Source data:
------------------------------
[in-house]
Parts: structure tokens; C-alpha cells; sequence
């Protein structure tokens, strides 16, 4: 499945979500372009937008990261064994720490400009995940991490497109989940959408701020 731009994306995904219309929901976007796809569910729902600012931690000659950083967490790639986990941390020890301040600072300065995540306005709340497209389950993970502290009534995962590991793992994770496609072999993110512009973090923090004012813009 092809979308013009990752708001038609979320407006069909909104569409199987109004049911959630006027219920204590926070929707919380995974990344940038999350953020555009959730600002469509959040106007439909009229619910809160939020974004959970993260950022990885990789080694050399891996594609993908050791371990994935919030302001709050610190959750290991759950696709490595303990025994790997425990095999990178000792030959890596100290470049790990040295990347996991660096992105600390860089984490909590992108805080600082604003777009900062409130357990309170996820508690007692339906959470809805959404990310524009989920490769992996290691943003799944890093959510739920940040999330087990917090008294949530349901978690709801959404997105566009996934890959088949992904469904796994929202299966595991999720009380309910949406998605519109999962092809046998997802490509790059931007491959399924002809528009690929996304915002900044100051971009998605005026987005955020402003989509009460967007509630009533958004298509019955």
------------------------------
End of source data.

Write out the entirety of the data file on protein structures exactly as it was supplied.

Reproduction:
[in-house]
Parts: structure tokens; C-alpha cells; sequence
């Protein structure tokens, strides 16, 4: 499945979500372009937008990261064994720490400009995940991490497109989940959408701020 731009994306995904219309929901976007796809569910729902600012931690000659950083967490790639986990941390020890301040600072300065995540306005709340497209389950993970502290009534995962590991793992994770496609072999993110512009973090923090004012813009 092809979308013009990752708001038609979320407006069909909104569409199987109004049911959630006027219920204590926070929707919380995974990344940038999350953020555009959730600002469509959040106007439909009229619910809160939020974004959970993260950022990885990789080694050399891996594609993908050791371990994935919030302001709050610190959750290991759950696709490595303990025994790997425990095999990178000792030959890596100290470049790990040295990347996991660096992105600390860089984490909590992108805080600082604003777009900062409130357990309170996820508690007692339906959470809805959404990310524009989920490769992996290691943003799944890093959510739920940040999330087990917090008294949530349901978690709801959404997105566009996934890959088949992904469904796994929202299966595991999720009380309910949406998605519109999962092809046998997802490509790059931007491959399924002809528009690929996304915002900044100051971009998605005026987005955020402003989509009460967007509630009533958004298509019955």